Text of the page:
This is the truth for us as well. We quickly forget God and make gods of ourselves. Quickly, we become selfish, unloving, and unkind. We put others aside, seek our own good, trust in our own power, and forget God. We take his commands as suggestions, thinking we can take care of ourselves. It is our bent. As image-bearers of the living God, we can easily look a little like him because we make idols of ourselves or other parts of God’s creation.

It is important to remember who we are, who God is, and what he has done because we can become prideful.

Ditch #2: When We Forget, We Become Distraught

Life brings trouble. That is one reality most of us don’t need to be reminded of, especially in light of the COVID pandemic. Our own sin, the sin of others, and the brokenness of the world all speak loudly and cause us to forget.

We see another excellent example of this in the book of Numbers. In chapter 14, the Israelites were about to enter Canaan, the Promised Land where God faithfully had led them. Forgetting God, they sent spies to assess their enemy. The spies returned, exclaiming there was no way they could overtake Cannan. Their response was utter distress:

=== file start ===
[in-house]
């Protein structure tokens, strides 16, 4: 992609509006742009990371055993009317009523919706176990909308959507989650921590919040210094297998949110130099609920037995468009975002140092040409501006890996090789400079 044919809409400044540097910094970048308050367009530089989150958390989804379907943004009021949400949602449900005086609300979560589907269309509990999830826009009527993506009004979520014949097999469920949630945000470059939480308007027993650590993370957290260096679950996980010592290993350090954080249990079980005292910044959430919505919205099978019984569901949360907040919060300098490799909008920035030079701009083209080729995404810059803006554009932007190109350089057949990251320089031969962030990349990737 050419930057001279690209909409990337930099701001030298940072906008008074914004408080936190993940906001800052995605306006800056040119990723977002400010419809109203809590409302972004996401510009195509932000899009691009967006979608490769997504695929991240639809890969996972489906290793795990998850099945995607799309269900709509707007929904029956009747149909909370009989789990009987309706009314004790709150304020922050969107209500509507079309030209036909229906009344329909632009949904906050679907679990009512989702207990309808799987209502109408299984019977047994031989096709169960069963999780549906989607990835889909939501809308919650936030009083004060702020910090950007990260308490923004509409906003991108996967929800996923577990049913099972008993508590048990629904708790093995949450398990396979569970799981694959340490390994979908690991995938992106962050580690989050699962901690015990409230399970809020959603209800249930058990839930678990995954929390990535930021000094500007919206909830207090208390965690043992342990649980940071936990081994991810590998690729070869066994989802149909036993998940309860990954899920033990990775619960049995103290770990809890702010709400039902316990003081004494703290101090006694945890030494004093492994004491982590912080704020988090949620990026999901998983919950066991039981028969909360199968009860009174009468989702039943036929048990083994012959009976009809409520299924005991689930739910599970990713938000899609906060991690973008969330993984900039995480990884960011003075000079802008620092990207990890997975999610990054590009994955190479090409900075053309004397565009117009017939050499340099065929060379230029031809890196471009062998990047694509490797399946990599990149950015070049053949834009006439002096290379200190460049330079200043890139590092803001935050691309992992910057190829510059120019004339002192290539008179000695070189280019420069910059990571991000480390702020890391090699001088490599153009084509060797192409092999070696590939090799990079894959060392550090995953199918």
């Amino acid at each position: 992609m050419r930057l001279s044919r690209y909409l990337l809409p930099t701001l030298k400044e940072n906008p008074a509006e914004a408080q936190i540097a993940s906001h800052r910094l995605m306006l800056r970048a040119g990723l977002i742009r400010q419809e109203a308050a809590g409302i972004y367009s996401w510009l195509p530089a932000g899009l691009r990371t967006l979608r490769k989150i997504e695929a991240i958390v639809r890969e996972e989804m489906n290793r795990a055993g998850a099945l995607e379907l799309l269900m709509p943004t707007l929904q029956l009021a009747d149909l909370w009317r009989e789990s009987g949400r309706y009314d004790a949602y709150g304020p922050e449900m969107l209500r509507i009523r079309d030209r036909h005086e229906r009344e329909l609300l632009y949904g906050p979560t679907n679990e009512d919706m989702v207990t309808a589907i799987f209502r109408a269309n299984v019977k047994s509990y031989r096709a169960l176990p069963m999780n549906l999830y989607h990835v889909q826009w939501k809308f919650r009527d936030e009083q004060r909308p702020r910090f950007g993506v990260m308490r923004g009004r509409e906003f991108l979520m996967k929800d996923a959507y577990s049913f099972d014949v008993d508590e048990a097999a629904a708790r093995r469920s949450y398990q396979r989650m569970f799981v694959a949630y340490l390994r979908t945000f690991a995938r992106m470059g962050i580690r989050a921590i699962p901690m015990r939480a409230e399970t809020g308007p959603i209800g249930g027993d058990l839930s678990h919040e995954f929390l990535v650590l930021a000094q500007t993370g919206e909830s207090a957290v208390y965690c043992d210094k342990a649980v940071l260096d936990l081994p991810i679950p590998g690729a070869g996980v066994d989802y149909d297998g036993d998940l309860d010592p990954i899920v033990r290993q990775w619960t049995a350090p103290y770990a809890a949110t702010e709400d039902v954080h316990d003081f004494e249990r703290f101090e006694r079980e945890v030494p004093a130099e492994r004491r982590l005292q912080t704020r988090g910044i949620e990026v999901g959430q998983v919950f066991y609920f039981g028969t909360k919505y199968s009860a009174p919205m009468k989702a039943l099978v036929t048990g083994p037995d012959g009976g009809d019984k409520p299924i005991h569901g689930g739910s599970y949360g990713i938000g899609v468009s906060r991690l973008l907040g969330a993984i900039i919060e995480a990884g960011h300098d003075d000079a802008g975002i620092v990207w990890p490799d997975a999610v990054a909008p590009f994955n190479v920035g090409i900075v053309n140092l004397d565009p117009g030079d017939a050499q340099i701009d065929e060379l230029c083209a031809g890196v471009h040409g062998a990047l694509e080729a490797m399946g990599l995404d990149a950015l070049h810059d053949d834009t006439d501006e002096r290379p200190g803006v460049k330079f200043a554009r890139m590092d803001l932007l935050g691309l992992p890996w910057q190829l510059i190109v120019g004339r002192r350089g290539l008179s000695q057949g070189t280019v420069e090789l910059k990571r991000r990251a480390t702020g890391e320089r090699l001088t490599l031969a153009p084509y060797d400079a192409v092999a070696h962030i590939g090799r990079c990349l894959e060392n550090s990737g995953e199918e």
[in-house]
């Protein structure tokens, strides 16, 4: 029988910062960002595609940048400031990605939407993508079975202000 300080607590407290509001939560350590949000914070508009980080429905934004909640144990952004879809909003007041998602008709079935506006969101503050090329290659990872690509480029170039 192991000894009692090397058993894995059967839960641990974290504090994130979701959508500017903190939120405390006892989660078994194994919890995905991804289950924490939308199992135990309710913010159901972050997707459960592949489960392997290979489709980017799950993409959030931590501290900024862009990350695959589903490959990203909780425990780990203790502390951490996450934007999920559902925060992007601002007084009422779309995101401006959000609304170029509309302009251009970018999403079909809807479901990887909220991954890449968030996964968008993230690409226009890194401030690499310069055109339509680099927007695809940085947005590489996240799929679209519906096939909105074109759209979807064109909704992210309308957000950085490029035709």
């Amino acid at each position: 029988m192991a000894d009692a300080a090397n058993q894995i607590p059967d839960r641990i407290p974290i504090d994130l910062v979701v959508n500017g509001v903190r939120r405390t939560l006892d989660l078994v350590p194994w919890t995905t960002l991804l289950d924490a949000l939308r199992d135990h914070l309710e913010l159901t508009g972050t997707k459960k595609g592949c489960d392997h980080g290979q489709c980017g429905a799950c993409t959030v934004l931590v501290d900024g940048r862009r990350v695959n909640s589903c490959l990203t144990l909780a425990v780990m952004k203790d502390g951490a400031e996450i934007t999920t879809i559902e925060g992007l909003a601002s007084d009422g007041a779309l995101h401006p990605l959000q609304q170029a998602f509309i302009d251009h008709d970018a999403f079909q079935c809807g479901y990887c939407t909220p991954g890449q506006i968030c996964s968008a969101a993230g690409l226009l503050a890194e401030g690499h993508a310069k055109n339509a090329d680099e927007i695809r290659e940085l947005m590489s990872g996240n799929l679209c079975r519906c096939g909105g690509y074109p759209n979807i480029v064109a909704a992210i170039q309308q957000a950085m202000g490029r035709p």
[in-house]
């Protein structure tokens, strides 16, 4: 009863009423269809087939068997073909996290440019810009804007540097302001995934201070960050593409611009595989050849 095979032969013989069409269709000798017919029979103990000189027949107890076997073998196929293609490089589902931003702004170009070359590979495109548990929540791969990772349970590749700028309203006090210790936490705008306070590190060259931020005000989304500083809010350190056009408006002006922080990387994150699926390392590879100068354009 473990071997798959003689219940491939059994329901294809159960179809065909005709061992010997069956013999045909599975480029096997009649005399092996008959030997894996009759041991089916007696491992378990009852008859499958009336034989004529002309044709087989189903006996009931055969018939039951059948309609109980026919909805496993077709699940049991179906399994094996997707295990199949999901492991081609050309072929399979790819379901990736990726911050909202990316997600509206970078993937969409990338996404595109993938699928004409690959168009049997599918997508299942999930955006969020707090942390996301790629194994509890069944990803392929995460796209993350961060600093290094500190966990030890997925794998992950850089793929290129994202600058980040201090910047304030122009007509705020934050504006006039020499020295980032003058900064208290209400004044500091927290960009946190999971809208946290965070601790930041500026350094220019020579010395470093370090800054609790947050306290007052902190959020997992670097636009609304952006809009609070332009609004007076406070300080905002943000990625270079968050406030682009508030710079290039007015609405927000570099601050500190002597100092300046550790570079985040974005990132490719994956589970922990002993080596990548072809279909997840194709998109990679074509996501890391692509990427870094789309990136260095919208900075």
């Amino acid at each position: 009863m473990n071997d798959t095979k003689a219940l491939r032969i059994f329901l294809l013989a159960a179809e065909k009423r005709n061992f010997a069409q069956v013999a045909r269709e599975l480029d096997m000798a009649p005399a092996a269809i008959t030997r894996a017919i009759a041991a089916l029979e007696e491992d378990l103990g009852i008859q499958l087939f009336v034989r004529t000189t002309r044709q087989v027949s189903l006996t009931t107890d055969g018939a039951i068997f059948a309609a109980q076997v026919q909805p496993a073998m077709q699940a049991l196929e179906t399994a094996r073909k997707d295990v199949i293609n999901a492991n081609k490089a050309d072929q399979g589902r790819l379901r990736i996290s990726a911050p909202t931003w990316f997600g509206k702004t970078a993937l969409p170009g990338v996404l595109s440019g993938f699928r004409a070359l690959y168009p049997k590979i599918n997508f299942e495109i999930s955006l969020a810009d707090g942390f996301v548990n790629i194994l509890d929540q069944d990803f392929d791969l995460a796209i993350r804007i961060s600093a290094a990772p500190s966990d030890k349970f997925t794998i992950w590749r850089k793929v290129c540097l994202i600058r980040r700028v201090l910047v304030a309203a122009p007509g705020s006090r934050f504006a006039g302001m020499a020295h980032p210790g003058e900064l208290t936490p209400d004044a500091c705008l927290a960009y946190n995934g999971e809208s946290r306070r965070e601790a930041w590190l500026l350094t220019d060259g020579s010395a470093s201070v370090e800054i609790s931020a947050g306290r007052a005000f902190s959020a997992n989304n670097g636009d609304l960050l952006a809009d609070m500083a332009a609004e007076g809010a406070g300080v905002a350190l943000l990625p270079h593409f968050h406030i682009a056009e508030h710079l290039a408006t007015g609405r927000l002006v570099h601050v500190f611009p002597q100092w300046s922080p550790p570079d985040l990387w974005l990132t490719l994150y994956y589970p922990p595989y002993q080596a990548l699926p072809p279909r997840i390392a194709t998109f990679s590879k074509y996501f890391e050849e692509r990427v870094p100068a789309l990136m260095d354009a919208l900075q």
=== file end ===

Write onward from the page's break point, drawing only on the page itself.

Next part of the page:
“Then all the congregation raised a loud cry, and the people wept that night. “Would that we had died in the land of Egypt! Or would that we had died in this wilderness! Why is the Lord bringing us into this land, to fall by the sword?  Would it not be better for us to go back to Egypt?” (Num. 14:1-4)

This, too, happens to us. When we forget God’s sovereign care, our circumstances seem so overwhelming—so out of control—and we become distraught. We see no way out, no purpose, and no hope. Instead of feeling good because we take overwhelming pride in ourselves, we turn to utter despair because we do not have absolute control over our circumstances. 

It is important to remember who we are, who God is, and what he has done because we can become distraught.

How To Remember

As we see the importance of remembering who we are, who God is, and what he has done for us, the natural question arises: how do we remember?

We remember by focusing on two things: (1) God’s Word and (2) the tangible examples of God’s power and care in our own lives and the lives of others.

1. God’s Word: God gave us his Word, and it is magnificently designed to help direct, guide, and remind God’s people. Look at how The Gideons International organization beautifully describe the Bible:

“It is the traveler’s map, the pilgrim’s staff, the pilot’s compass, the soldier’s sword, and the Christian’s charter. Here Paradise is restored, Heaven opened and the gates of Hell disclosed. It should fill the memory, rule the heart, and guide the feet.”